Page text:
Not many linux users have stopped patching a linux distribution because the vendor started throwing dysfunctionality (like Skype borking, WGA bricking, & driver breaking) and spyware into the updates.
OK, KDE's become a problem. But, unlike the WIN8/10 UI, we uninstall it and use other window managers.
Oh, that's good! May I use that in a subordinate's performance review?
It's always a pleasure to see hustlers scamming organizations which dumped or neglected their own IT staff to save money a few years back
In the end, most people are pretty good about rejecting stupid - once they know what they're dealing with. Vista and Cue Cat are dead, right? IoT may take a while for the crap to be filtered leaving behind useful things.
On the other hand, Baryl just sounds like something fun to screw with while waiting for a train.
CGI, again. Same shysters who cost US govt $$$$ by botching the Obamacare launch.
Yeah, let's all put our childrens' safety in Microsoft's hands.
Marketing is frequently weaponising misinformation. Tobacco companies and 'special interest groups' got really good at it. The only real change is that different set of criminals is now getting the money to do it.
Just think of it as another form of outsourcing.
Too old school and sensible. The neo-doofs can't say "oh, I'm in the cloud, the next really big thing in IT"
We heard all about the 'new economy' in the 90's. Too many (excessively rich) people with too much cash to invest. Not much GDP gets created by knowing who watches which cat videos or who checked out Amazon for what brand of water faucet parts.
Will IBM survive another 10 years? They don't have that much left to sell off.
This makes sense in the proper perspective: IBM's product is share price, not hardware, software, nor goods and services. (Not even dividends)
As long as Wall Street drinks the kool-aid, IBM's management is golden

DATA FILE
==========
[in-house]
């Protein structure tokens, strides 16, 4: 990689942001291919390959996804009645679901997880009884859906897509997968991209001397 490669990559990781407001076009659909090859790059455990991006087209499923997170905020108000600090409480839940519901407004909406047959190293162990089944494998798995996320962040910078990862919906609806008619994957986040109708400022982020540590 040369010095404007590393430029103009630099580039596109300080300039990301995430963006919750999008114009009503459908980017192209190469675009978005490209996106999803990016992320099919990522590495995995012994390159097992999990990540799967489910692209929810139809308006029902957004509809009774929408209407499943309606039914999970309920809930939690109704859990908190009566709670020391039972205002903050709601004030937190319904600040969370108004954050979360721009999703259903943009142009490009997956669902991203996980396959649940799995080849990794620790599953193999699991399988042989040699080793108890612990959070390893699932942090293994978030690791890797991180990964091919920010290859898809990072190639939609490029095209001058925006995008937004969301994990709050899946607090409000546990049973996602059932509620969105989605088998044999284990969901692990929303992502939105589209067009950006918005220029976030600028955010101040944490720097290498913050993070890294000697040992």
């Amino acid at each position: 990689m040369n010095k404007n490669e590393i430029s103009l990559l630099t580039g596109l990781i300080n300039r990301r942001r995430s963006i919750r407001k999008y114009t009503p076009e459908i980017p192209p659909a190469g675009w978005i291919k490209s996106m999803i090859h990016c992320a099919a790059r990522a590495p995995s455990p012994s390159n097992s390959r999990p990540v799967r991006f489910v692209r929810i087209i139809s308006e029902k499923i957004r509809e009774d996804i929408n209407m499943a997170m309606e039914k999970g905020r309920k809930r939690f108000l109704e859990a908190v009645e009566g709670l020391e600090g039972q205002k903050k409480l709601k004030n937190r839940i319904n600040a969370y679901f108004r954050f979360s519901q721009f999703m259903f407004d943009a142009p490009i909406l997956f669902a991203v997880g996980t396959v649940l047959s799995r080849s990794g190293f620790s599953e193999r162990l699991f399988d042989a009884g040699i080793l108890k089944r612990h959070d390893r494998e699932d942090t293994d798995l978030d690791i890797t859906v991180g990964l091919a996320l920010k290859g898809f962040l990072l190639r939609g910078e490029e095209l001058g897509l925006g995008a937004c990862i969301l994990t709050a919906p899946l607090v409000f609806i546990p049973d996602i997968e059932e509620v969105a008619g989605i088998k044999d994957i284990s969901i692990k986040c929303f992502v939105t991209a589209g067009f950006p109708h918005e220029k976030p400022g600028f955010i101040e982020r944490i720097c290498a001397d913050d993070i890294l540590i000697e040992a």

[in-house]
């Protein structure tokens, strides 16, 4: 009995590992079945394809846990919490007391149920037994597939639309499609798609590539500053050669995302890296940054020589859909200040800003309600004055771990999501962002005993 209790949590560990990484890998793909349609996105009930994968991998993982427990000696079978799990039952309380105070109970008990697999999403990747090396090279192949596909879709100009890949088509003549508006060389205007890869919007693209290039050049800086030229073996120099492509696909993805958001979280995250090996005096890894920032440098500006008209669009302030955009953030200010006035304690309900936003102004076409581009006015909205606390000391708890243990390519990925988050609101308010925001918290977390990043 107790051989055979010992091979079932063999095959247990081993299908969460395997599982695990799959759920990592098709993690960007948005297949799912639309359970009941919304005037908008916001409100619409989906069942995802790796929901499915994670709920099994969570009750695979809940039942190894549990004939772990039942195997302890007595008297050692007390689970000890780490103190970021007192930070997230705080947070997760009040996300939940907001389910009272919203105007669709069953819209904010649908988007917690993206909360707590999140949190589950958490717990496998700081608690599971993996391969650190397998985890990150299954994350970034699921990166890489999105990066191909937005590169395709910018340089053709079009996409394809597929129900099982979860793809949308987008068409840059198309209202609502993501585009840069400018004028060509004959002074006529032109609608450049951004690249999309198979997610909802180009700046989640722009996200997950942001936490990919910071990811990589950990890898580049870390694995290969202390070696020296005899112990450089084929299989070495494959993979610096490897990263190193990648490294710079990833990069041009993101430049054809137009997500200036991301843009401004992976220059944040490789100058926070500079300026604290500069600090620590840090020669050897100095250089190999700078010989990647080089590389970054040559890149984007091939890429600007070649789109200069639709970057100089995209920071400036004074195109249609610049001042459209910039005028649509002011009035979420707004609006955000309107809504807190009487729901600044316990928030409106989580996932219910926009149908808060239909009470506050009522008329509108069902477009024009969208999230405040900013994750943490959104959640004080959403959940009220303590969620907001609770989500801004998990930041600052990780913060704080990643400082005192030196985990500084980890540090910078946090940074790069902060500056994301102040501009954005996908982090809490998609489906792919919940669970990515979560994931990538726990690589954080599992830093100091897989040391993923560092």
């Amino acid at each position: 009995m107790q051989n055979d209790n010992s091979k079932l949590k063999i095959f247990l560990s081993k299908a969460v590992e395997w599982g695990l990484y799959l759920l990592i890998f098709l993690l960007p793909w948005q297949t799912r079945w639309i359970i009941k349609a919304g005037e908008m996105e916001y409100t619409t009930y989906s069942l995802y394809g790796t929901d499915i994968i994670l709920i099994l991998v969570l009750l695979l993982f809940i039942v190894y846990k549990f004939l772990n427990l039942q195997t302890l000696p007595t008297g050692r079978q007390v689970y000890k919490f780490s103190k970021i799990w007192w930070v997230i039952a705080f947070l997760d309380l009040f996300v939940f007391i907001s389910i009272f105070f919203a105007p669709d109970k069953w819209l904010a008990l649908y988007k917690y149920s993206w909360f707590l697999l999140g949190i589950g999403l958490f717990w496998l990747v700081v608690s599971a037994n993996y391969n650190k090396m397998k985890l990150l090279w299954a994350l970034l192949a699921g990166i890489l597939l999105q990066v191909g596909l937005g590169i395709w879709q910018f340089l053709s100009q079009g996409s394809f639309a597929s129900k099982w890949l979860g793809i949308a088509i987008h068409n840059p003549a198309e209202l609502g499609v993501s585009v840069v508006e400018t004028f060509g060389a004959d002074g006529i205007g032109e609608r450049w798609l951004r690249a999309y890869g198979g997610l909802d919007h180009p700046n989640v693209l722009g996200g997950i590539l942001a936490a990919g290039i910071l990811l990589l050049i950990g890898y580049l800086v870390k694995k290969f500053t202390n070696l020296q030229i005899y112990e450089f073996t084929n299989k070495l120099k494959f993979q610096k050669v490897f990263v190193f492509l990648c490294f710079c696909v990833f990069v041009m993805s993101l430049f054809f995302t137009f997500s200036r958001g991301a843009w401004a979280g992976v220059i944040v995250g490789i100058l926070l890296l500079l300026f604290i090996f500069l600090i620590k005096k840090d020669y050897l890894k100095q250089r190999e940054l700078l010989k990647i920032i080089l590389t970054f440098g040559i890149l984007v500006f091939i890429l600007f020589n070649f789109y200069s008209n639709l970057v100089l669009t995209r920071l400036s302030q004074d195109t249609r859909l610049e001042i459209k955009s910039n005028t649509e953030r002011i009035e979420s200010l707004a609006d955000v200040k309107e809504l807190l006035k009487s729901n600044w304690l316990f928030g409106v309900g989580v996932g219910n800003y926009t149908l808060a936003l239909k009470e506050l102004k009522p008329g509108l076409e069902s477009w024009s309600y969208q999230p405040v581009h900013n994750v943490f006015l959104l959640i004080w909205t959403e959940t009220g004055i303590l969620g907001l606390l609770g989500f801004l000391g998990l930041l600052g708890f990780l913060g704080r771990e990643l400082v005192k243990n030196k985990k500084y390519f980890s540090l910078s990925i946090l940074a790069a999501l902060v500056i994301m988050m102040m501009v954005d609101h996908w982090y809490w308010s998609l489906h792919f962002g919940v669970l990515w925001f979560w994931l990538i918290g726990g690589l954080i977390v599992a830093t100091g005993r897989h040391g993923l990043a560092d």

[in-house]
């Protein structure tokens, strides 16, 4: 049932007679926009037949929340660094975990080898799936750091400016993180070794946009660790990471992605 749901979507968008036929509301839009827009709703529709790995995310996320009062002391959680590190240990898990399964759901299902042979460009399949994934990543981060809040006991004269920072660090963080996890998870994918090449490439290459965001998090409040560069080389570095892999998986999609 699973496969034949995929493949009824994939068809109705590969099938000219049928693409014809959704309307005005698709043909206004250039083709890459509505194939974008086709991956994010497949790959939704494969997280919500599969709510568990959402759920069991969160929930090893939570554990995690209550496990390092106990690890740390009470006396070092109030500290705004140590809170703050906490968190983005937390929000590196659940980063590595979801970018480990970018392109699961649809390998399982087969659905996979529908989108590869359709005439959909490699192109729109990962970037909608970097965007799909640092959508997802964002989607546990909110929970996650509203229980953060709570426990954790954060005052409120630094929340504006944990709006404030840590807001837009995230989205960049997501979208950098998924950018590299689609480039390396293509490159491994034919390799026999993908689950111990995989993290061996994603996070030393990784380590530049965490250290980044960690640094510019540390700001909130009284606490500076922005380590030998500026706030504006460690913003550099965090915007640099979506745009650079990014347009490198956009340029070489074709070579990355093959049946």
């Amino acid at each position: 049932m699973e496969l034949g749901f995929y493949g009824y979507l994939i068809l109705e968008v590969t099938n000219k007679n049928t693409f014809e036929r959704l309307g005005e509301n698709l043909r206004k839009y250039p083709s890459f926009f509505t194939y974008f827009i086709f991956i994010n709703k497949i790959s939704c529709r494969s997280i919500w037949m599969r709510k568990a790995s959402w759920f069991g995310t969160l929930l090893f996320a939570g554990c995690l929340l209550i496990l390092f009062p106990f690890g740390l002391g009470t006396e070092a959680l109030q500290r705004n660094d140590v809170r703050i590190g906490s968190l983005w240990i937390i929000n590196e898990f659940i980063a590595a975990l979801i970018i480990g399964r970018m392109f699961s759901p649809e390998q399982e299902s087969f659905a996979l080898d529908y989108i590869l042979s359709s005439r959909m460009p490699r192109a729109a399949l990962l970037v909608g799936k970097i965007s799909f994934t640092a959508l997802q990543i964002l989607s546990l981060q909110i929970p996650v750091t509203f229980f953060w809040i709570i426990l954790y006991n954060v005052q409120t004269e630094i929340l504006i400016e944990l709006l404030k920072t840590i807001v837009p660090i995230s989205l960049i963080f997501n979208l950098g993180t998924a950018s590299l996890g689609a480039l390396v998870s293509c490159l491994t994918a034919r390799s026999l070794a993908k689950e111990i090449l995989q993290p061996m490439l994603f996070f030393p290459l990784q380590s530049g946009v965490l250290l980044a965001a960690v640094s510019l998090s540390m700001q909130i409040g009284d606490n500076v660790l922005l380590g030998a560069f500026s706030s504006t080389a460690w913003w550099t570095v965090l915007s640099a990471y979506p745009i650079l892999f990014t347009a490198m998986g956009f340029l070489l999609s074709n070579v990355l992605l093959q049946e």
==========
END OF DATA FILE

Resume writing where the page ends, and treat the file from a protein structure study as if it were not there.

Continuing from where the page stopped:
Shiny junk. Remember Viiv?
<Windows XP with Service Pack 2 – No infection>
Yet another reason to have punted WGA and stayed with SP2
All well and good until a power supply problem hits or there's a new ransomware making the rounds
VC response: "If 25% succeed, we'll have to increase the number of investments to have more successes."
After all, these are the people who pumped and dumped juicero and keep plowing other people's cash into uber.
"Novelty for its own sake was an unlamented relic of the centuries of waste." - Arthur C. Clarke
Apparently these chowderheads missed what happened with project Phoenix. Or... maybe Bombardier hopes to save money with a system which doesn't pay their people
The last 16 years of airline mayhem are making ship board travel look better and better
Because most people have no interest in fattening M$'s, Dell, and Intel's bottom line
Yeah, we learned, yet again, that the internet is a playtoy which should be airgapped from critical systems
Is it significantly different from shrink wrap licensing? That's been decided already
An emulator... just like WINE. Wonder if it runs any better. At least WART was native code.
<<Complete Loss Of Uncontrollable Data ?!>>
Nice touch! That should be added to TITSUP.
<<You overestimate the intelligence of the average Android user>>
True... back in the day, many of them had 12:00 flashing on their VCR's
It seems like every third site has a "sign up for our email" pimp screen (unless js is turned off). Now, the email providers now have to figure out how to evade bogus subscription requests. It's an idiot's race to the bottom.
It would be easy enough to blacklist known bulkmailers. Or charge a premium for doing so.
Echo Show looks like a 3Com Audrey without the keyboard
In less than 10 years, my former outfit pulled in big buck consultants: McKinsey, then SAP. They got thoroughly hosed by the results.
Agile can work - but not if corporate management uses it as an excuse to evade doing their jobs.
2FA is good, we know that. But, what about validating the bank sites? DigiNotar hack showed that certificates aren't always credible.
...a fine virtual window manager, too.